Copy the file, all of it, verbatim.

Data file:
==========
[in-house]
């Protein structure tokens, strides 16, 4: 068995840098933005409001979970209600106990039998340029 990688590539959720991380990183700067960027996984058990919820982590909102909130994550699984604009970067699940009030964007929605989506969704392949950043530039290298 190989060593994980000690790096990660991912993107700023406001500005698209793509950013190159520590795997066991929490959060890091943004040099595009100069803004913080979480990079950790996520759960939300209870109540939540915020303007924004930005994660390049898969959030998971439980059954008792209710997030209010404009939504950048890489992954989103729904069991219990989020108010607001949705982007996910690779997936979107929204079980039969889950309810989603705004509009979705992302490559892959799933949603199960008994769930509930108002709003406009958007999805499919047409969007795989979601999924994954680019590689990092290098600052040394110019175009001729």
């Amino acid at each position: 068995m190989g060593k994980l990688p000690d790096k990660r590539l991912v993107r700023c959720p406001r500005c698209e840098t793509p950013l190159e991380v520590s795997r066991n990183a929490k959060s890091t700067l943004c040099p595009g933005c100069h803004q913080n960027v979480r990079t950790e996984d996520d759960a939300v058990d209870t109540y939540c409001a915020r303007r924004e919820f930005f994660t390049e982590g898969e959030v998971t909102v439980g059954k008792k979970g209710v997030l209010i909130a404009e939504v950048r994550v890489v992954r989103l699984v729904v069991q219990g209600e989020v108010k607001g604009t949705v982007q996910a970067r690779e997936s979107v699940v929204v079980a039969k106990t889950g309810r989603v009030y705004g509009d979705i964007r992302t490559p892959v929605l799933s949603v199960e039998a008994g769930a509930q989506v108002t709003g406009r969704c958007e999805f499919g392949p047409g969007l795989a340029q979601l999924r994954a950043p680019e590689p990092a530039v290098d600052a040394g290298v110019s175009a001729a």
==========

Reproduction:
[in-house]
């Protein structure tokens, strides 16, 4: 068995840098933005409001979970209600106990039998340029 990688590539959720991380990183700067960027996984058990919820982590909102909130994550699984604009970067699940009030964007929605989506969704392949950043530039290298 190989060593994980000690790096990660991912993107700023406001500005698209793509950013190159520590795997066991929490959060890091943004040099595009100069803004913080979480990079950790996520759960939300209870109540939540915020303007924004930005994660390049898969959030998971439980059954008792209710997030209010404009939504950048890489992954989103729904069991219990989020108010607001949705982007996910690779997936979107929204079980039969889950309810989603705004509009979705992302490559892959799933949603199960008994769930509930108002709003406009958007999805499919047409969007795989979601999924994954680019590689990092290098600052040394110019175009001729």
């Amino acid at each position: 068995m190989g060593k994980l990688p000690d790096k990660r590539l991912v993107r700023c959720p406001r500005c698209e840098t793509p950013l190159e991380v520590s795997r066991n990183a929490k959060s890091t700067l943004c040099p595009g933005c100069h803004q913080n960027v979480r990079t950790e996984d996520d759960a939300v058990d209870t109540y939540c409001a915020r303007r924004e919820f930005f994660t390049e982590g898969e959030v998971t909102v439980g059954k008792k979970g209710v997030l209010i909130a404009e939504v950048r994550v890489v992954r989103l699984v729904v069991q219990g209600e989020v108010k607001g604009t949705v982007q996910a970067r690779e997936s979107v699940v929204v079980a039969k106990t889950g309810r989603v009030y705004g509009d979705i964007r992302t490559p892959v929605l799933s949603v199960e039998a008994g769930a509930q989506v108002t709003g406009r969704c958007e999805f499919g392949p047409g969007l795989a340029q979601l999924r994954a950043p680019e590689p990092a530039v290098d600052a040394g290298v110019s175009a001729a």